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Tom Goldstein, an associate professor of computer science at the University of Maryland, took an “invisibility cloak” from a pile on a chair in his office and pulled it on over his head. To my eye, it looked like a baggy sweatshirt made of glossy polyester, printed with garish colors in formless shapes that, far from turning Goldstein invisible, made him impossible to miss.

It was mid-January. Early that morning, in my search for a suitable outfit to thwart the all-seeing eyes of surveillance machines, I had taken the train from New York City to College Park. As I rode the subway from Brooklyn to Penn Station, and then boarded Amtrak for my trip south, I counted the CCTV cameras; at least twenty-six caught me going and returning. When you come from a small town, as I do, where everyone knows your face, public anonymity—the ability to disappear into a crowd—is one of the great pleasures of city living. As cities become surveillance centers, packed with cameras that always see, public anonymity could vanish. Is there anything fashion can do?

I could have worn a surgical mask on my trip, ostensibly for health reasons; reports of an unexplained pneumonia outbreak in China were making the news, and I’d spotted a woman on the C train in an N95 respirator mask, which had a black, satiny finish. Later, when I spoke to Arun Ross, a computer-vision researcher at Michigan State University, he told me that a surgical mask alone might not block enough of my face’s pixels in a digital shot to prevent a face-recognition system from making a match; some algorithms can reconstruct the occluded parts of people’s faces. As the coronavirus spread through China, SenseTime, a Chinese A.I. company, claimed to have developed an algorithm that not only can match a surgically masked face with the wearer’s un-occluded face but can also use thermal imaging to detect an elevated temperature and discern whether that person is wearing a mask. For my purposes, a full-face covering, like the Guy Fawkes mask made popular by the “V for Vendetta” graphic novels and films, would have done the trick, but I doubt whether Amtrak would have let me on the train. During Occupy Wall Street, New York enforced old anti-mask laws to prevent protesters from wearing them.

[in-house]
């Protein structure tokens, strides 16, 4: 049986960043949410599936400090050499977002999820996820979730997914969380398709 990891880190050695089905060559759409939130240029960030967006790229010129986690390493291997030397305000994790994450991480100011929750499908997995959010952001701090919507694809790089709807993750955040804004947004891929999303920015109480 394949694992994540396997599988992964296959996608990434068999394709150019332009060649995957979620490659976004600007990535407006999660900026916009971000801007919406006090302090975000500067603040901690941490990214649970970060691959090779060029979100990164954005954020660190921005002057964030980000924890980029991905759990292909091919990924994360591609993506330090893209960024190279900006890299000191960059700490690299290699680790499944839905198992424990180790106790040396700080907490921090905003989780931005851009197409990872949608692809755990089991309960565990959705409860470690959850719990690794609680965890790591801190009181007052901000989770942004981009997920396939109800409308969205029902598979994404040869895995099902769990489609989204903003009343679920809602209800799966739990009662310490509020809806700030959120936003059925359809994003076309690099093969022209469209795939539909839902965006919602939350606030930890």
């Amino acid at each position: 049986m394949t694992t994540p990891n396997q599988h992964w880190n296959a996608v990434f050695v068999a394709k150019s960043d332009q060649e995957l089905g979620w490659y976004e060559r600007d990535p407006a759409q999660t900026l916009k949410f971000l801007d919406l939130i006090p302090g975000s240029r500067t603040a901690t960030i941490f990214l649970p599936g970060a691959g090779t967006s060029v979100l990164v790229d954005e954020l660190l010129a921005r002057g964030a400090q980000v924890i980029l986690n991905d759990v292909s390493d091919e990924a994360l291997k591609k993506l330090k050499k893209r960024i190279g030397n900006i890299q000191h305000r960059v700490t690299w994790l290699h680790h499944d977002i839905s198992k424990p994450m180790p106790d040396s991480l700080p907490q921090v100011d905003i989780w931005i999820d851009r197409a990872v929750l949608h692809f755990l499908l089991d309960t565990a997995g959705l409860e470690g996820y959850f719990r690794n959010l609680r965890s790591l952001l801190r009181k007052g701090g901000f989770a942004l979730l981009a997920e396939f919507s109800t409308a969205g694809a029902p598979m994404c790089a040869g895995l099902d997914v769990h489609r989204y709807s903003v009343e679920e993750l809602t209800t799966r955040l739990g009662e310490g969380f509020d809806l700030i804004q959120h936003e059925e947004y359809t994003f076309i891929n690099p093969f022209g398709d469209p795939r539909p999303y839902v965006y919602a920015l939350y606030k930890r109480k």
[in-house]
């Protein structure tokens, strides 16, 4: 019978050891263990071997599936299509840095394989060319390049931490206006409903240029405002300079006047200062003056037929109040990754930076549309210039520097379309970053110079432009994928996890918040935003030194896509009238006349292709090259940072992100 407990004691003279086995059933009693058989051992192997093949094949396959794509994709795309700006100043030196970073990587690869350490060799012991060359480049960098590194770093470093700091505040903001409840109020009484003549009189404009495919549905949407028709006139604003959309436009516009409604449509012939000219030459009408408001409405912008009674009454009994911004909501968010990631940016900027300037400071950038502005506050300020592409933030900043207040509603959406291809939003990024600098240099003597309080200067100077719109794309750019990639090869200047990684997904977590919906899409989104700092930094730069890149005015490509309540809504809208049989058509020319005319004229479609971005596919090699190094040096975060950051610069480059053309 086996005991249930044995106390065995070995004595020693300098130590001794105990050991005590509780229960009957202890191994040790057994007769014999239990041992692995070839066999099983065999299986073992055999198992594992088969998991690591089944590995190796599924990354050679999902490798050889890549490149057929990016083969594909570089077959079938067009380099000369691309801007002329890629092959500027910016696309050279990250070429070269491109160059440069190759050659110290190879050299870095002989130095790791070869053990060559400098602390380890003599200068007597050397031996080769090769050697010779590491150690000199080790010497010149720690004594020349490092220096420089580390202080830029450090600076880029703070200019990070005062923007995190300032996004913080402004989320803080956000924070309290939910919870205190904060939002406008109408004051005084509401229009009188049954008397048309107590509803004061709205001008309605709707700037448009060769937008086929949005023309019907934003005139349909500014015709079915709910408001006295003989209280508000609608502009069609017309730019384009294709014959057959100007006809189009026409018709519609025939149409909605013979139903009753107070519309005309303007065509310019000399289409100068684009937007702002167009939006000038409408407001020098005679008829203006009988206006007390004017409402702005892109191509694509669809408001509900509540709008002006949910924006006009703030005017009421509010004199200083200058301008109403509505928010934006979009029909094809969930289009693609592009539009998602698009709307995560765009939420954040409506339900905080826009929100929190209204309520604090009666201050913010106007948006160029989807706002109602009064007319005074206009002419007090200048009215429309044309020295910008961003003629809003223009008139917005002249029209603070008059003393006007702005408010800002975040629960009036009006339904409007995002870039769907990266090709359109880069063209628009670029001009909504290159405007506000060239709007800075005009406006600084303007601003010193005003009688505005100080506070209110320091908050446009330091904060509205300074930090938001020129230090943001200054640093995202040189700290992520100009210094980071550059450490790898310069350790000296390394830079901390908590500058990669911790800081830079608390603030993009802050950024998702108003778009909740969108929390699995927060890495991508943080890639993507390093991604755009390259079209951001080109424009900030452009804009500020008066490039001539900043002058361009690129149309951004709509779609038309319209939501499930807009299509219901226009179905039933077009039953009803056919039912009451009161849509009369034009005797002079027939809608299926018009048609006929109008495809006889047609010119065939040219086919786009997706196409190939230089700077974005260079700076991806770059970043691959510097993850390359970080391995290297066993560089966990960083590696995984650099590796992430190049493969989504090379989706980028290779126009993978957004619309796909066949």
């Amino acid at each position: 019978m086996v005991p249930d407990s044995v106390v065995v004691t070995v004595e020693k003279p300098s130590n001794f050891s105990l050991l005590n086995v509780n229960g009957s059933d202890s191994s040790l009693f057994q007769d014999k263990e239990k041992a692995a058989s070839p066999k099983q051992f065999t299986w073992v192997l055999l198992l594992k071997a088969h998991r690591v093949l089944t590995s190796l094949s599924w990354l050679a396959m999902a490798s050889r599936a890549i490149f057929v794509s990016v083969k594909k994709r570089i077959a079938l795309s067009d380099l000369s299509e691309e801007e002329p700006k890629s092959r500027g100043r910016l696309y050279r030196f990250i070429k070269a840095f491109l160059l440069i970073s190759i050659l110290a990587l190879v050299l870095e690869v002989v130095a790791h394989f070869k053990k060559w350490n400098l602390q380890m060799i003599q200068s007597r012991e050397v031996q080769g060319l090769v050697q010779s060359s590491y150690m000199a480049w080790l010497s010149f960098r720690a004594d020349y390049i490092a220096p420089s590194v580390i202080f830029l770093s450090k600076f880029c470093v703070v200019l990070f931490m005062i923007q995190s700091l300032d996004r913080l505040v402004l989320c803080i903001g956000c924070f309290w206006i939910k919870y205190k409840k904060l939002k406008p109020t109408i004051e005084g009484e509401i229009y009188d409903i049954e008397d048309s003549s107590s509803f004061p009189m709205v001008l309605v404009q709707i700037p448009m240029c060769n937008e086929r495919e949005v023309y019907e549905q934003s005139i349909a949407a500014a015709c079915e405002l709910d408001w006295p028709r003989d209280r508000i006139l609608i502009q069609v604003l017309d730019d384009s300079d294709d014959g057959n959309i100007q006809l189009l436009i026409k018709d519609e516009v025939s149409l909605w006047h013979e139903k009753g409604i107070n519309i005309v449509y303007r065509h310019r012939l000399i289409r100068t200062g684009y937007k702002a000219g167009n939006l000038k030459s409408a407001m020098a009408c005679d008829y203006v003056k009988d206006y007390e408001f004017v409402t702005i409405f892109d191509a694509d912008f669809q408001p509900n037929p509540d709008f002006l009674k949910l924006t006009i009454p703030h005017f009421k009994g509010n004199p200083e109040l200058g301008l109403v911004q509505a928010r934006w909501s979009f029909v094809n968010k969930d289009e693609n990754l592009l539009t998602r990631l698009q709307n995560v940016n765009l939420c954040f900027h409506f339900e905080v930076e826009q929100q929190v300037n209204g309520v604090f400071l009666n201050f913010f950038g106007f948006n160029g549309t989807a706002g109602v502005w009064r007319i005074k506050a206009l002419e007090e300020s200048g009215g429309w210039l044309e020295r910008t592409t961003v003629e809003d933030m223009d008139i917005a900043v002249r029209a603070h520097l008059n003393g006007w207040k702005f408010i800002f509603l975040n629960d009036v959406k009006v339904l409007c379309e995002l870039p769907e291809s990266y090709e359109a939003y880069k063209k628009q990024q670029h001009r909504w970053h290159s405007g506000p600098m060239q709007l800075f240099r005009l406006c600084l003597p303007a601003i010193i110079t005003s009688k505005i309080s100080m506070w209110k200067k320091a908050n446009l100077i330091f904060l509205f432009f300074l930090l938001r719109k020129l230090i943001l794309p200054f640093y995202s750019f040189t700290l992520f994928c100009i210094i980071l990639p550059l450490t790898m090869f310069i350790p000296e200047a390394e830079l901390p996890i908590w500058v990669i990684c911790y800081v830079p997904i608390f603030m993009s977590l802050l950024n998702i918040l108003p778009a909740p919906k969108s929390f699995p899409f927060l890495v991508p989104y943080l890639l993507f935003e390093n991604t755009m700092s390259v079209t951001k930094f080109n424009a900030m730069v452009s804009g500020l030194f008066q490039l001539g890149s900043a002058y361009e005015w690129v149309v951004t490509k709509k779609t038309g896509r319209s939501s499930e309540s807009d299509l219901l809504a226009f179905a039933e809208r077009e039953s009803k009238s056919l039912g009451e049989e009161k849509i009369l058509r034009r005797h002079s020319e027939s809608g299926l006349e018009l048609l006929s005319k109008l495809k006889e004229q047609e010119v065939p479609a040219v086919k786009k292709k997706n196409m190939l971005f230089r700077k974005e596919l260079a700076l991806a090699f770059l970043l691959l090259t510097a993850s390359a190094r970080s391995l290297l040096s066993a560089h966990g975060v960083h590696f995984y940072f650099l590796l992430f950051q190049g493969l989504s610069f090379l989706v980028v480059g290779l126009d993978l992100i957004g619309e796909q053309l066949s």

Goldstein’s invisibility cloak clashed with the leopard-print cell-signal-blocking Faraday pouch, made by Silent Pocket, in which I carried my phone so that my location couldn’t be tracked. As a luxury item, the cloak was far from the magnificent Jammer Coat, a prototype of anti-surveillance outerwear that I had slipped on a few weeks earlier, at Coop Himmelb(l)au, an architecture studio in Vienna. The Jammer Coat, a one-of-a-kind, ankle-length garment with a soft finish and flowing sleeves, like an Arabic thawb, is lined with cellular-blocking metallic fabric and covered with patterns that vaguely resemble body parts, which could potentially render personal technology invisible to electronic-object detectors. Swaddled in the cushy coat, I could at least pretend to be the absolute master of my personal information, even if its designers, Wolf and Sophie Prix, wouldn’t let me leave the studio in it.

However, the invisibility cloak, while not as runway-ready as some surveillance-wear, did have one great advantage over other fashion items that aim to confuse the algorithms that control surveillance systems: the cloak’s designer was an algorithm.

To put together a Jammer outfit for my style of dressing—something like stealth streetwear—I first needed to understand how machines see. In Maryland, Goldstein told me to step in front of a video camera that projected my live image onto a large flat screen mounted on the wall of his office in the Iribe Center, the university’s hub for computer science and engineering. The screen showed me in my winter weeds of dark denim, navy sweater, and black sneakers. My image was being run through an object detector called YOLO (You Only Look Once), a vision system widely employed in robots and in CCTV. I looked at the camera, and that image passed along my optic nerve and into my brain.